TL;DR: Network admins can close outgoing ports 2195/2196 to Apple 17/A.
On 3/31/21, Apple will deprecate its binary based Push Notification system in lieu of an HTTP based system. The HTTP system will utilize port 443, our most common friend for secure internet traffic. By doing this, IT admins no longer need to make special requests to the network admins to allow “mysterious” traffic to Apple. In our IT admin world, this was a common request when we needed to make when setting up an on-premise MDM server. The MDM server would connect to apple with 2195 and 2196 for delivery and feedback of push notifications to devices. With an MDM, messages can be sent to Apple devices so that they will check in with their MDM server, and possibly receive a wipe command, request to install a new security profile, etc.
Apple developed its own “push” system as a way to communicate with Apple’s first smartphone – the iPhone – in 2007. Apple did not invent push technology, but it did “re-invent” it. A network push is a way that a server can connect to a client system, without the client requesting the data. How can a server find a client device on the internet within a sea of 10billion devices?? It doesn’t. You’ve been tricked. Push is play on words. In reality, the client device initiates a connection to a server and leaves it open. In the early days of the internet it would have been impossible to do because it would have been considered a waste of bandwidth. Only in an era of overflowing network capacity is it possible. In 2003 RIM used push technology so that enterprises could maintain a fleet of Blackberrys and provide near instantaneous email communication for their business employees. In this case, each organization needed to have its own server for clients to maintain a persistent connection to.
Apple Push Notification System (APNs) was first officially launched together with iOS 3.0 to 3rd party (non-Apple) developers in 2009. APNs effectively created an interconnected network between Apple mothership and all the Apple devices, regardless of whether they were behind corporate or school networks. It’s effectively a complete network zone, layered on top of internet communications that allowed Apple and app makers to send real time data to devices. Imagine thousands and thousands of gateway and courier servers provided by Apple “free of charge” to manage presence information for its billions of devices. To date, this network has been limited to sending very small payloads for the purpose of asking devices to “check-in” with some other server. One of the big win’s for Apple and app developers is that app’s don’t need to be running on the device each maintaining its own notification connection open. Imagine having 200 apps on your phone and 200 active open connections. By centralizing the most critical notification portion of the apps, you can save battery life of the device and keep things interconnected.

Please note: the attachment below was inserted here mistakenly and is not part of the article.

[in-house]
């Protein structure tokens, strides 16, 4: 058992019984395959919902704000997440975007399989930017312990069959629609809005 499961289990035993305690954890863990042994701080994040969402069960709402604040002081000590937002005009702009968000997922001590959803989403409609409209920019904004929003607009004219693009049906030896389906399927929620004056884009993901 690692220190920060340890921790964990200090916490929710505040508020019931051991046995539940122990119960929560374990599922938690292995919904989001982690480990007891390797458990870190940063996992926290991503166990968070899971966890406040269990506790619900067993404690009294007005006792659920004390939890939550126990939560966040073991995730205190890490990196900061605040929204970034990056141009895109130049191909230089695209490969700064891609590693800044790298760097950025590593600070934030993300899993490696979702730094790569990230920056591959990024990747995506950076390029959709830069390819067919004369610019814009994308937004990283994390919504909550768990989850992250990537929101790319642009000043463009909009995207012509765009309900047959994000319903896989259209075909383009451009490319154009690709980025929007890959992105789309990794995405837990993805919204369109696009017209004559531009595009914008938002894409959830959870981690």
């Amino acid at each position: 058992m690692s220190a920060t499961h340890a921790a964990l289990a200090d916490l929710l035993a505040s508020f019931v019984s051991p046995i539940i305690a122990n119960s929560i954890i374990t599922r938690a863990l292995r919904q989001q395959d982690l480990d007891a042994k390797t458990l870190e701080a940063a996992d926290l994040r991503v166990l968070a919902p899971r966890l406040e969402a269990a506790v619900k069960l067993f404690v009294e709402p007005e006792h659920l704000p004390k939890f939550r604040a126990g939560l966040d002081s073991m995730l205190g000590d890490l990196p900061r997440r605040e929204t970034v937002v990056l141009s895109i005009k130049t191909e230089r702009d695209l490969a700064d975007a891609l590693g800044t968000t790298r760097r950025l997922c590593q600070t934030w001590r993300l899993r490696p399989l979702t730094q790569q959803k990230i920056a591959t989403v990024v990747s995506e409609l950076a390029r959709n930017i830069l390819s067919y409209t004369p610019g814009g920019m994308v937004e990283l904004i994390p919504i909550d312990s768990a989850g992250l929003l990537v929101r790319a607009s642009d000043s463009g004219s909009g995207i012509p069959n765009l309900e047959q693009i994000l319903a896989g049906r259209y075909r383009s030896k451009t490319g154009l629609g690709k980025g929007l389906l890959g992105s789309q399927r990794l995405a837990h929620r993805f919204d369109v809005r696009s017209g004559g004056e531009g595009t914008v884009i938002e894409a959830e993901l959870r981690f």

In 2015, HTTP/2 was officially published. With it came a redesign of its frames protocol allowing for efficient transport of data Apple was using with its own proprietary system. A migration for the fully proprietary system to a semi-proprietary system which leverages HTTP allows for some standardization and global optimization that may occur as a side effect. For 6 years, the APNs used both a computer-only binary (Apple only) and human-readable multiparty HTTP/2 system. The HTTP/2 version includes support for JSON web tokens among other modern forward-looking features.
On March 31, 2021, Apple will no longer support the legacy protocol. Old apps may break. From a network and IT admin standpoint, it means we only have to worry about port 443 and not make a custom requests to use port 2195 and 2196 on the network. Brick up those old holes.
As Apple admins, understanding APNs is critical to supporting organizations that manage Apple devices. All of our hosted MDM servers have migrated to the new protocol and we expect we’ll start to hear about “broken” MDM servers in the upcoming weeks.
Complete details on the APNs patent: http://patft.uspto.gov/
APNs developer reference: https://developer.apple.com/notifications/
Scott Morabito is a technologist and founder of TechTonic. He was trained as a computer scientist and resides in Concord MA.